It is so easy to recognize an attitude of entitlement--in other people: trust-fund babies, millennials, professional athletes, etc. But in me? No way. I work hard and I don’t expect anyone to give me anything. Or do I? Jesus reminds us that since God’s grace is a gift far greater than anything we deserve, we are indebted to serve Him with overflowing gratitude.

Discussion Guide

Connect to My Experience

Imagine for a moment that instead of the career that you chose, you chose to be a fulltime servant of another.

How would your life have been different?

What do you imagine would be the best and worst aspects of a life of service?

Transition: While we often talk about living with attitudes of humility and servanthood, we must admit that we struggle to see ourselves as servants living in complete obedience, obligation and gratitude, asking nothing in return.

Connect to the Word

In this session we read two stories: a parable about servanthood and a story of nine ungrateful former lepers. At first the stories seem unrelated, as if they should each receive a separate session. Seen together, though, these two stories illustrate that while thankfulness is important, it must also lead to and inspire obedience.

In verse 10, as Jesus directly applies the parable to life, He instructs us to call ourselves “unworthy servants.” Some translations even go so far as to use the word, “worthless.” This word does not suggest that servants are less valuable than anyone else, nor is it suggesting a diminished sense of self-worth. Rather, Jesus is instructing us to see that our hard work for the gospel, or our dedication to moral living does not earn us gratitude from God. God owes us no thanks! To keep from misinterpreting this word, it is best to focus on the second half of the verse, “we have only done our duty.”

Invite someone to read Luke 17:7-10, then discuss,

Jesus told a parable that highlighted the relationship between and master and his servant. Using this common relationship, His listeners could easily connect with the lesson on obligation and duty.

Why is it difficult for us to receive teaching on themes of obligation and duty?

If Jesus were to tell this story from our cultural perspective, what master-servant relationships could He use to illustrate obligation?

How can we reconcile our view of God as a loving Father with Jesus’ call to dutiful obedience?

Invite someone to read Luke 17:11-19, then discuss,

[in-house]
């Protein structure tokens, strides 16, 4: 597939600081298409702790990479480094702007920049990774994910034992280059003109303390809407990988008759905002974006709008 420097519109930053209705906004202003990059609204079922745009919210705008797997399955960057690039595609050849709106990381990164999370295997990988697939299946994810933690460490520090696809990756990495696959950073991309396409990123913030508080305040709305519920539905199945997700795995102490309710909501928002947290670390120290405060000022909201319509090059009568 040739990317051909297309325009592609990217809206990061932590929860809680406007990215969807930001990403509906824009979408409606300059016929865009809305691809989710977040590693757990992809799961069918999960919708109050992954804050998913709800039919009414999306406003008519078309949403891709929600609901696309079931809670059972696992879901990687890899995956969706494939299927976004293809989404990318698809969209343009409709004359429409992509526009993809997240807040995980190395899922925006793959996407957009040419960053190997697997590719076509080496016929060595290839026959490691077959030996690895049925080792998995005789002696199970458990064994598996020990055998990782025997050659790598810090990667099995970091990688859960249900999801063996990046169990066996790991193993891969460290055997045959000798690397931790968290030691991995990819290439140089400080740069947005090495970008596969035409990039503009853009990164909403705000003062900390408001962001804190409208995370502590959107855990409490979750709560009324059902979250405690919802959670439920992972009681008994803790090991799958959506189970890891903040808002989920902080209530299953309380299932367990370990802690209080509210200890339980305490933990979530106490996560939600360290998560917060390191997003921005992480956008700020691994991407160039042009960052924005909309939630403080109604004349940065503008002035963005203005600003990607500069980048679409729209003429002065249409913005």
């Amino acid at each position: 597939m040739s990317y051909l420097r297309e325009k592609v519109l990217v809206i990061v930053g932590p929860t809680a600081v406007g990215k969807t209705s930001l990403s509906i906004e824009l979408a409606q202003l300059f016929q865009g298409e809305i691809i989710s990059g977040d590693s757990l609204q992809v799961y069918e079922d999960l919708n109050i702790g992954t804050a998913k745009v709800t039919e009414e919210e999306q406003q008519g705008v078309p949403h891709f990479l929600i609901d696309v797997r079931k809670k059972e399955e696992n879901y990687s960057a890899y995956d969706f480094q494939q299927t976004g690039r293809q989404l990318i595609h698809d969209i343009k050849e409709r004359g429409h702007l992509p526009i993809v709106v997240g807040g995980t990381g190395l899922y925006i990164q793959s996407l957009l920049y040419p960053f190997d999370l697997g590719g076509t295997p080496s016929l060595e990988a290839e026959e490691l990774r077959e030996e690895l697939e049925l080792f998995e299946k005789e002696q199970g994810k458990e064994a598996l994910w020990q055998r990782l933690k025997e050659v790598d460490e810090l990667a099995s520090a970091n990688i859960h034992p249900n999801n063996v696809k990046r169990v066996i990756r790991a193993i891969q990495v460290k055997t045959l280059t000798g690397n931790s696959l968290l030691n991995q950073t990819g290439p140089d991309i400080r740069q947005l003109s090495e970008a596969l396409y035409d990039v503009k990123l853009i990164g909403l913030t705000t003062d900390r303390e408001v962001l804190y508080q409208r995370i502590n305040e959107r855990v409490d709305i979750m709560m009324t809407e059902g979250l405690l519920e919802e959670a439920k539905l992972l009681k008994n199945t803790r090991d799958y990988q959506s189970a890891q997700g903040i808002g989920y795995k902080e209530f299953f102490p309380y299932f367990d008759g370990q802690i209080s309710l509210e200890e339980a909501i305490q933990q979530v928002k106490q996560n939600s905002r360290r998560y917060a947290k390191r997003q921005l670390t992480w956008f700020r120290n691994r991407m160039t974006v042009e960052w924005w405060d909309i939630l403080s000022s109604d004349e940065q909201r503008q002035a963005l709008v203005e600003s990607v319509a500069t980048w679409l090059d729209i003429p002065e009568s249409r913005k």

The story quickly switches here from a parable to a live scene in the ministry of Jesus. Ten men are healed, but only one returns to thank Jesus for His life-changing gift.

[Note: The term for “leprosy” is a general word used to describe a variety of skin diseases. The Old Testament law required that an infected person withdraw from society in case their disease was contagious. The person could return only after showing the priests that the disease was gone.

Following the tradition of distinguishing “clean” (acceptable and good) versus “unclean” (unacceptable and bad), in Luke’s gospel, recipients of Jesus’ miraculous reversal of skin diseases are not typically referred to as being “healed,” but rather as being “cleansed.”]

Examine the story very carefully. At what point in this episode were the men cleansed of their diseases? What does this suggest about their faith, or trust in Jesus’ power?

Why do you think Luke described the man’s response (in verses 15-16) with so much detail?

Why do you think Luke noted that the man was a Samaritan?

Connect to My Life and the World

Jesus told the parable of the master and his servant to confront the religious leaders who often believed that God somehow owed them for their obedience and faithful service.

Imagine listening to a person who claims that God owes them. What might be the basis of their claim?

Where or when are you tempted to think that God owes you something? (Think of situations where you might ask God “Why?” or “How could you?”)

The story of the returning Samaritan teaches us that God wants more than a mere “attitude of gratitude.” He wants to see that attitude in action.

Other than forgiveness for sins and the gift of eternal life, what has God done for you that might push you to throw yourself at His feet to thank Him?

How do you regularly show God through your actions that you are thankful for what He has done in your life?

Of the two themes in this session, which would you say is more difficult for you: to serve God and ask for nothing in return, or to actively thank God for what he has already done for you?

What can you do this week to address this growth area?

Jason Matters is pastor of Ridgefield Church of the Nazarene in Ridgefield, Washington.